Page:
Lumigent was highlighted as a good example of how one technology could be pitched to several different audiences.


David showed how Thomas Siebel‘s Customer Relationship Management software was developed.

It starts with a given idea, in this case based on exposure to the problems of potential customers. The IP stems from that given idea. IP is important for product differentiation. A market segment is identified (again from the given idea) that both has pain and money. From the pain and IP, develop a product. If there is competition, it is necessary to address a specific category. Finally, from the product and category emerge a position – the claim on which the product will be sold. And from that, revenue is generated.

Further reading


This pattern is not entirely restricted to Scotland. It seems a common complaint that the UK and Europe is much better at creating things than commercialising them, in contrast to the US, which is good at commercialising them. In subsequent discussion it was noted that in the US engineers are often taught how to commercialise ideas within universities, which rarely happens in the UK.

Bart Balocki on Practices of Venture Capitalists

Or, how “big bets” are made on “incomplete data”. Bart Balocki, an alumnus of Stanford University, researched the practices of Silicon Valley (US) venture capitalists. These are rough highlights from his talk to the Edinburgh Entrepreneurship Club/Edinburgh-Stanford Link gathering on 17 October 2007. Bart covered the history of US venture capital, outlined how venture capitalists operate, and developed a model of how perceptions of value change over time.

Brief History of US Venture Capital

A simplified time-line:

  • Prior to 1946, high-risk investing was done informally by wealthy families.
  • Post-war, government led the commercialisation of new technology.
  • In 1957 DEC (Digital Equipment Company) was successfully developed using a venture capital model. This was probably the first evidence that venture capitalists could earn a return. Other successes followed during the 1960s, notably Intel.
  • In the 1970s Federal regulations were eased to allow large investment funds (such as pensions) to support venture capital. Successes such as Apple encouraged greater venture capital investment, and led to a growth in scale. In this period many venture capital firms moved away from the traditional hub of banking/finance, to the Sand Hill Road area of Silicon Valley. Sand Hill Road is close to the university, the area from which most ventures were emerging.
  • 1973 marked the first tangible peak in venture capital investment: The first of several “bubbles” – short term booms in venture capital activity (measured both as number and value of investments). The 1980s saw a bubble around personal computing (121 Initial Public Offerings (IPOs) in 1983, compared to 22 the year before), finally crashing with the stock market in 1987.
  • The best known boom was for “dot coms” around 2000, however bubbles continue to emerge, notably “Web 2.0” (user-generated content websites) currently.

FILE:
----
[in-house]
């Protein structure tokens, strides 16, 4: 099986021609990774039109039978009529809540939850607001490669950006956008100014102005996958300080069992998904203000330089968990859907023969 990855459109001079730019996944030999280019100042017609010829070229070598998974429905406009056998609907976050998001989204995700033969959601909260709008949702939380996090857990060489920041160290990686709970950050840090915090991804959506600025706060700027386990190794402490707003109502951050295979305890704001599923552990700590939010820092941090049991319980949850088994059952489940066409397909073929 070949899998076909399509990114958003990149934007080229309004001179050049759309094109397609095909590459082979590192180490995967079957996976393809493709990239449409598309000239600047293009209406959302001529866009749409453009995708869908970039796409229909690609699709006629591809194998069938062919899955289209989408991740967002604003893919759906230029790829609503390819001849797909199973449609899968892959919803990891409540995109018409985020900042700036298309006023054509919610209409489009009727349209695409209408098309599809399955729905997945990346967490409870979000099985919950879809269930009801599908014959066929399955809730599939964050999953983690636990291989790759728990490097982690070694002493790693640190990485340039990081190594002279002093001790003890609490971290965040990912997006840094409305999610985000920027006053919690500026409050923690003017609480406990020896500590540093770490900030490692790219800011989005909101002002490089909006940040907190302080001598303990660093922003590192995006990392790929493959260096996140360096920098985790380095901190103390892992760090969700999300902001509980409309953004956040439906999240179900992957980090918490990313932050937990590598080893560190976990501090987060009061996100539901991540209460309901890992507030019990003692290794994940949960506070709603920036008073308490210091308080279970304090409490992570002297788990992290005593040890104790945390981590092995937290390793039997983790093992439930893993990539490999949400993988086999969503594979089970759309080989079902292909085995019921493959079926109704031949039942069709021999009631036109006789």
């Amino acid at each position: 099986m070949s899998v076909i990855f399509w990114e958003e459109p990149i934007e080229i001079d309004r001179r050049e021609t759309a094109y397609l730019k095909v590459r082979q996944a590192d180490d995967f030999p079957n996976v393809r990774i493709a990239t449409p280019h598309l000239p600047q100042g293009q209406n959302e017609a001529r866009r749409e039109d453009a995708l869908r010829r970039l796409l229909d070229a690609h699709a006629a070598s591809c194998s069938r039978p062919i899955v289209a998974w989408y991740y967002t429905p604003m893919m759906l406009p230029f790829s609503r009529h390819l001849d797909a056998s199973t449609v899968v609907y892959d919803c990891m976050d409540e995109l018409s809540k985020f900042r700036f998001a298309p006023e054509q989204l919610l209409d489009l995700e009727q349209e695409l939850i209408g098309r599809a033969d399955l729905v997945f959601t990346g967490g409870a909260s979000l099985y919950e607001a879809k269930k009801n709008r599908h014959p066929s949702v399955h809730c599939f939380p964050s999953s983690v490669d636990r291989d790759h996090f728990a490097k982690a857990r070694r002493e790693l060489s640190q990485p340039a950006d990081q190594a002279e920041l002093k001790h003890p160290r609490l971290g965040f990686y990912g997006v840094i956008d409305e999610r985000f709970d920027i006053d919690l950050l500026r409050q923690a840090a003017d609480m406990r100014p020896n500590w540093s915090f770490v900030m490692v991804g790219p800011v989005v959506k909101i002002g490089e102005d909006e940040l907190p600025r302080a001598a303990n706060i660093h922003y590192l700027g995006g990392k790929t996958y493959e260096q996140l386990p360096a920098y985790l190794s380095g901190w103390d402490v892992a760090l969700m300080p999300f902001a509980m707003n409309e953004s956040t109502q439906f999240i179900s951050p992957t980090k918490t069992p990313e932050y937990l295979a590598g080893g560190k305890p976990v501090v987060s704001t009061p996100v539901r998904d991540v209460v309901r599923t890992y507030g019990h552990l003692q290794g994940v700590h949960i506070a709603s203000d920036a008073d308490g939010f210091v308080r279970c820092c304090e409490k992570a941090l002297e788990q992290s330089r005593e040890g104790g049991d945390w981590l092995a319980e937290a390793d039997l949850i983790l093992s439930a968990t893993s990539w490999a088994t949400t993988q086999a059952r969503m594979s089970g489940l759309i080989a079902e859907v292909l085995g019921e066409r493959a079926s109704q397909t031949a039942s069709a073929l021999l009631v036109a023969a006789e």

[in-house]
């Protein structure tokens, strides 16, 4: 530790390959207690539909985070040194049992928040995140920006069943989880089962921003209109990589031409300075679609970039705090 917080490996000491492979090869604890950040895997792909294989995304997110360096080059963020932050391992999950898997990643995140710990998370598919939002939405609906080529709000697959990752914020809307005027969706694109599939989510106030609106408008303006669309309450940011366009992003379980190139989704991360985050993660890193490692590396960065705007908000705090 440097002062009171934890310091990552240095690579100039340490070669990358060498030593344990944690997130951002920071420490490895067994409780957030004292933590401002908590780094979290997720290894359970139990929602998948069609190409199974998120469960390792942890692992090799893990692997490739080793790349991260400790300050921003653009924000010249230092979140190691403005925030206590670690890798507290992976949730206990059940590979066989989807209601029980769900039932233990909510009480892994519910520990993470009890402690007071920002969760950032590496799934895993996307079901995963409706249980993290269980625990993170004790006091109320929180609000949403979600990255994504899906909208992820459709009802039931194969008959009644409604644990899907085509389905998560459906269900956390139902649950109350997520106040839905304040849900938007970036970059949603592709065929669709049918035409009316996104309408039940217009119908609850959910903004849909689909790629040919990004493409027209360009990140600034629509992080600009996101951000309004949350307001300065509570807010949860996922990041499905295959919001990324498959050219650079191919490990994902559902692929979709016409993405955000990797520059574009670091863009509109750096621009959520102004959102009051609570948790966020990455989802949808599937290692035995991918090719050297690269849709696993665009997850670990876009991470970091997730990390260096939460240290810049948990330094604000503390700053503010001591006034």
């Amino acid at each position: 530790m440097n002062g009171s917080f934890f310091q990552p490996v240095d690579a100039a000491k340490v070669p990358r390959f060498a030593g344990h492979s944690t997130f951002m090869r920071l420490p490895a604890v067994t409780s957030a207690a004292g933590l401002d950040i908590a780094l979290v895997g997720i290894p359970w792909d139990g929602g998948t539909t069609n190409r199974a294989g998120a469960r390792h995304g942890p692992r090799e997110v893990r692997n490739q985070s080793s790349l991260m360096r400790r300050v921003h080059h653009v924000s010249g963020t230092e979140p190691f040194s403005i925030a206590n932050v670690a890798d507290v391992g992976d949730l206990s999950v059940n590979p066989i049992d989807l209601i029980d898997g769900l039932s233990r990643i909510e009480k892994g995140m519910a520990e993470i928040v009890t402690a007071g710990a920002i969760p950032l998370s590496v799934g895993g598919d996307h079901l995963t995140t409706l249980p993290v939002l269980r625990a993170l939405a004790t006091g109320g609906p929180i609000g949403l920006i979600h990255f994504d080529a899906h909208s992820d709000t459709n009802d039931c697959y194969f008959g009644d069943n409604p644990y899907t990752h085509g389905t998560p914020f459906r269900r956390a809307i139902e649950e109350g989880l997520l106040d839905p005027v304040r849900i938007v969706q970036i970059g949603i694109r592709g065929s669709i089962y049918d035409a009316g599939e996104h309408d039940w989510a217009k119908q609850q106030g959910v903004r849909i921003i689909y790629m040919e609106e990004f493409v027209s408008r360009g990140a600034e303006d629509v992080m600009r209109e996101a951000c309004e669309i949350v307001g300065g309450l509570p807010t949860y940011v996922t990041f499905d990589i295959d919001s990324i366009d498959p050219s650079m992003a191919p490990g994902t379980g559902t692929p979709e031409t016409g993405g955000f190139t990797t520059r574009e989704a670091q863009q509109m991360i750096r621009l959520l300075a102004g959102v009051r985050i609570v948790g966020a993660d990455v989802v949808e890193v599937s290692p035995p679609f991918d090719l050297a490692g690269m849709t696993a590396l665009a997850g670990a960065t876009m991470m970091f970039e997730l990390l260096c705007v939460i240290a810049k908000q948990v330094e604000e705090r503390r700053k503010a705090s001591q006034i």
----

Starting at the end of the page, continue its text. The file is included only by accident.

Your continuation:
Although venture capital activity continually cycles through boom and bust, the overall trend over time is increasing real terms investment through venture capital.

Venture Capitalist Practices

Venture capital firms are typically small – about 20 people, primarily consisting of partners (who make deals and control the money), associates (who make deals), analysts and support staff. Firms may also have an “entrepreneur in residence” (a budding entrepreneur within the firm – termed “micro co-location”), and venture partners (sector specialists).

Firms run several funds concurrently. Funds typically run for a 10 year period. They raise money from investors (such as pension funds), and invest the equity in many different entrepreneurs’ ventures. Most ventures will fail, but a few will succeed. The successes should offset the failures within the fund. Successful ventures are sold – either as a merger/acquisition or (rarely) as an IPO. The performance of funds is commonly referred to by year “vintage”, indicating the value of returns from funds started in that year.

Venture capitalists typically take 2% of the fund as a setup fee, and 20% of the value of the final sale – colloquially a “2 and 20” structure. Within the firm, partners take most of the 20% as a bonus to their salary.

Finding deals tends to be quite labour intensive: “doing lunch”, maintaining networks of local contacts, hosting events. Evaluating deals involves a combination of pattern recognition, due diligence, hiring in expertise, or even just following the crowd. Historically firms would invest in any sector of the economy, however there is now growing specialism, making venture capitalists “faster and smarter”. Typically each associate or partner will complete just 2 deals per year.

Venture capital firms can be characterised as passive or active in their involvement with the ventures they have backed. Active investments might involve a partner or associate as board members. Passive investments might simply stage the financing (not provide all the money up front).

Perceived Value over Time

A particularly interesting aspect of Bart’s research was the graph below (a simplified version, redrawn from my notes). It shows how “perceived values” (y-axis) change over time (x-axis).

Perceived value graph.

Each line indicates the threshold which must be reached for a deal to be considered valuable by each stakeholder.